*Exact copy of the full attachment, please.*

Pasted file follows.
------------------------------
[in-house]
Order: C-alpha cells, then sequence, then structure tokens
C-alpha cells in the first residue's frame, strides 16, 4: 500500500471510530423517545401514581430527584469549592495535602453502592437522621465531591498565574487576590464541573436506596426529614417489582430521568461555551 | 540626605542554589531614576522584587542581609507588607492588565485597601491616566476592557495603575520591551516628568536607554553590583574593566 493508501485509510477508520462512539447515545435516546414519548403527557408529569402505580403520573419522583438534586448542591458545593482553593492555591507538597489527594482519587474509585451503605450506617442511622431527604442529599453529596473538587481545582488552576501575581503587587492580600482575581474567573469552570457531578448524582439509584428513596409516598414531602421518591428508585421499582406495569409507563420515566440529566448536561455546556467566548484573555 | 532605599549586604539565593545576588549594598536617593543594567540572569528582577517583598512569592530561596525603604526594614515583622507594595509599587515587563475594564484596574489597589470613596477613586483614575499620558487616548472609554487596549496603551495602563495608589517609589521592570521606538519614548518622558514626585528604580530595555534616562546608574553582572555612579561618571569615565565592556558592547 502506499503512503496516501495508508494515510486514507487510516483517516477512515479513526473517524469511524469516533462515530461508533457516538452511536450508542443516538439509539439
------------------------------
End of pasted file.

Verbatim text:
[in-house]
Order: C-alpha cells, then sequence, then structure tokens
C-alpha cells in the first residue's frame, strides 16, 4: 500500500471510530423517545401514581430527584469549592495535602453502592437522621465531591498565574487576590464541573436506596426529614417489582430521568461555551 | 540626605542554589531614576522584587542581609507588607492588565485597601491616566476592557495603575520591551516628568536607554553590583574593566 493508501485509510477508520462512539447515545435516546414519548403527557408529569402505580403520573419522583438534586448542591458545593482553593492555591507538597489527594482519587474509585451503605450506617442511622431527604442529599453529596473538587481545582488552576501575581503587587492580600482575581474567573469552570457531578448524582439509584428513596409516598414531602421518591428508585421499582406495569409507563420515566440529566448536561455546556467566548484573555 | 532605599549586604539565593545576588549594598536617593543594567540572569528582577517583598512569592530561596525603604526594614515583622507594595509599587515587563475594564484596574489597589470613596477613586483614575499620558487616548472609554487596549496603551495602563495608589517609589521592570521606538519614548518622558514626585528604580530595555534616562546608574553582572555612579561618571569615565565592556558592547 502506499503512503496516501495508508494515510486514507487510516483517516477512515479513526473517524469511524469516533462515530461508533457516538452511536450508542443516538439509539439